A Fresh Start is when we get to start anew, with a blank slate. It’s waking up to a brand new morning, with a day we get to use however we want.
Episode 037 looks at the advice to “never give up” on something that is no longer serving you (see also “sunk cost fallacy”); being kind to those, adults and children, who are curious about the world, even when you’re surprised by their ignorance; the importance of focusing on more areas of your life outside of work; and why and possibly how you can change the people in your life that are bringing you down.
You can do it. Here’s a handy guide for getting started.
When someone tells you, “I’m an engineer”, instead of filing this as a fact in your mental Rolodex, you immediately want to know the story. How did they end up an engineer? Is this the end of a long journey, the beginning of a new story, or the middle? Curiosity drives you to ask good questions, good questions make connections, and connections lead to opportunities.
An insight I had recently is on who we are raising as parents. We are not raising children, rather, we are raising adults. Childhood is a very small part of life for us. It only constitutes the first 15 years, or so. The importance of this insight, that we are raising adults, is a reminder that how we engage with our children and the behavior we model will determine the type of adults that they will become.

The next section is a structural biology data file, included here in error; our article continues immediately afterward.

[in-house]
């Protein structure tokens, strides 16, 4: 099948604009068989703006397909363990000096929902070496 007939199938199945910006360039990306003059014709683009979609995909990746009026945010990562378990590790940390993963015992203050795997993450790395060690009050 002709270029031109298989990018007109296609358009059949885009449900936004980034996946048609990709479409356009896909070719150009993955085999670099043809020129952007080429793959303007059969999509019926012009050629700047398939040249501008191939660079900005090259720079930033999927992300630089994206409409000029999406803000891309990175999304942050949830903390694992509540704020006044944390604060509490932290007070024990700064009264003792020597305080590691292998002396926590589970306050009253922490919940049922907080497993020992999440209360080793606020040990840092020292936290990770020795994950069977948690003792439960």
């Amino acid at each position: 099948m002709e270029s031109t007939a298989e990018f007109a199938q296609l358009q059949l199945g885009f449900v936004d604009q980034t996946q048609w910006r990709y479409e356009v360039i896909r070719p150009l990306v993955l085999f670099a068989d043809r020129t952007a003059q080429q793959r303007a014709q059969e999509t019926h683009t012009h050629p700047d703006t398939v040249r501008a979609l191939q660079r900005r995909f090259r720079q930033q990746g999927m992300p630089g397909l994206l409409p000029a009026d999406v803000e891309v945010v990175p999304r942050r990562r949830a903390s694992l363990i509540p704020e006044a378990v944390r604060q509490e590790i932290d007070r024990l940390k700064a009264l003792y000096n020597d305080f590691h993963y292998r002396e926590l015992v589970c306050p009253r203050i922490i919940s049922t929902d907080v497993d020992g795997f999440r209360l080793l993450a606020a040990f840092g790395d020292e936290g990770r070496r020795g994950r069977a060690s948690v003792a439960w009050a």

Fuck the cold metallic gloved dead hand of human chess playing technocratic ghouls who want to squelch and contain and document and track and sterilize it to death.
Curiosity is the greatest threat to concentrated power and prestige, so those who have power and prestige labor endlessly to create the mind-killing opposite of all curiosity. Consensus. Obedience. Being seen as “normal”, “in the know”, “respectable”.
The most dangerous beliefs are those considered “settled” or “consensus”. Those are the ideas that close minds, kill curiosity, and end exploration. Those are also the ideas that have people supporting the harassment, caging, and killing of dissenters.
As a Harvard alum, longtime donor, education researcher, and homeschooling mother of four children in Cambridge, Massachusetts, I was shocked to read the article, “The Risks of Homeschooling,” by Erin O’Donnell in Harvard Magazine’s new May-June 2020 issue. Aside from its biting, one-sided portrayal of homeschooling families that mischaracterizes the vast majority of today’s homeschoolers, it is filled with misinformation and incorrect data. Here are five key points that challenge the article’s primary claim that the alleged “risks for children—and society—in homeschooling” necessitate a “presumptive ban on the practice”.
You will not be told the most important truths. Because no one can tell you. You have to discover them yourself from experience.